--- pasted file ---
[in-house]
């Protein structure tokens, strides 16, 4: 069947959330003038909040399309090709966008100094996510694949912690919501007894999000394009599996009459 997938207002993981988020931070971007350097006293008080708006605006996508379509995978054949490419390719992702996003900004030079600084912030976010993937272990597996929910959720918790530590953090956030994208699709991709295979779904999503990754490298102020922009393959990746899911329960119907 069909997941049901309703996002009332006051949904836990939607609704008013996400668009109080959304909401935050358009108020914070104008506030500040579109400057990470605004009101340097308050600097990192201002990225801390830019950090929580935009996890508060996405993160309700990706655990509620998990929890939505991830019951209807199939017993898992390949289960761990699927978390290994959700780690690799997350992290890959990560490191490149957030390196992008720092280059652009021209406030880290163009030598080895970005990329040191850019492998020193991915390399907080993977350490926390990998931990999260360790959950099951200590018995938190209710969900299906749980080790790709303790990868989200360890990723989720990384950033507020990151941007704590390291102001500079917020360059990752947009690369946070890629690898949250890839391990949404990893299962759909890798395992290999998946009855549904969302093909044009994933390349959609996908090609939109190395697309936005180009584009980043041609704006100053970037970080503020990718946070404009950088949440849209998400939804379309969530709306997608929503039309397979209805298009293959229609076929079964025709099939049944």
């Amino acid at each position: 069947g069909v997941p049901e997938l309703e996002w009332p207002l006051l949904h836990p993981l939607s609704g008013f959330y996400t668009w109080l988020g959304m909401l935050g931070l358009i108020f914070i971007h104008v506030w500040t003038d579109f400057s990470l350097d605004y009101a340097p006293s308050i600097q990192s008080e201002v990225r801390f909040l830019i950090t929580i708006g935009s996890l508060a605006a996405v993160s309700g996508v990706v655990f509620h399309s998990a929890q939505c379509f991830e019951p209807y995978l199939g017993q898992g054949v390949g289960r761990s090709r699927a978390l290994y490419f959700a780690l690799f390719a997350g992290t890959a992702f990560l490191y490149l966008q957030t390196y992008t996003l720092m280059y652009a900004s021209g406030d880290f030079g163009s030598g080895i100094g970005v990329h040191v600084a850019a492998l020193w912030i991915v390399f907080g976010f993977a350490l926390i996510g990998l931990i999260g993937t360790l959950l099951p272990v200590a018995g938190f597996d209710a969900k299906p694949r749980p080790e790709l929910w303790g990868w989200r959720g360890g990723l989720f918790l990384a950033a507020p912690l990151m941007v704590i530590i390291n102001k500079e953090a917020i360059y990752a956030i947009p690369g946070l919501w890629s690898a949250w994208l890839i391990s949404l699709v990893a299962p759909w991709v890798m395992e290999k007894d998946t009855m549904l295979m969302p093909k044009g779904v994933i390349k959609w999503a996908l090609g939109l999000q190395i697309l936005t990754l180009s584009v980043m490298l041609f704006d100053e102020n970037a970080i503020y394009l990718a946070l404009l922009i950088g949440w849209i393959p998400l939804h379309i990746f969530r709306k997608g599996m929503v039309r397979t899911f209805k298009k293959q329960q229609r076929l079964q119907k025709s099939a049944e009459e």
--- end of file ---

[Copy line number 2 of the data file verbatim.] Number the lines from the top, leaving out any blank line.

């Protein structure tokens, strides 16, 4: 069947959330003038909040399309090709966008100094996510694949912690919501007894999000394009599996009459 997938207002993981988020931070971007350097006293008080708006605006996508379509995978054949490419390719992702996003900004030079600084912030976010993937272990597996929910959720918790530590953090956030994208699709991709295979779904999503990754490298102020922009393959990746899911329960119907 069909997941049901309703996002009332006051949904836990939607609704008013996400668009109080959304909401935050358009108020914070104008506030500040579109400057990470605004009101340097308050600097990192201002990225801390830019950090929580935009996890508060996405993160309700990706655990509620998990929890939505991830019951209807199939017993898992390949289960761990699927978390290994959700780690690799997350992290890959990560490191490149957030390196992008720092280059652009021209406030880290163009030598080895970005990329040191850019492998020193991915390399907080993977350490926390990998931990999260360790959950099951200590018995938190209710969900299906749980080790790709303790990868989200360890990723989720990384950033507020990151941007704590390291102001500079917020360059990752947009690369946070890629690898949250890839391990949404990893299962759909890798395992290999998946009855549904969302093909044009994933390349959609996908090609939109190395697309936005180009584009980043041609704006100053970037970080503020990718946070404009950088949440849209998400939804379309969530709306997608929503039309397979209805298009293959229609076929079964025709099939049944």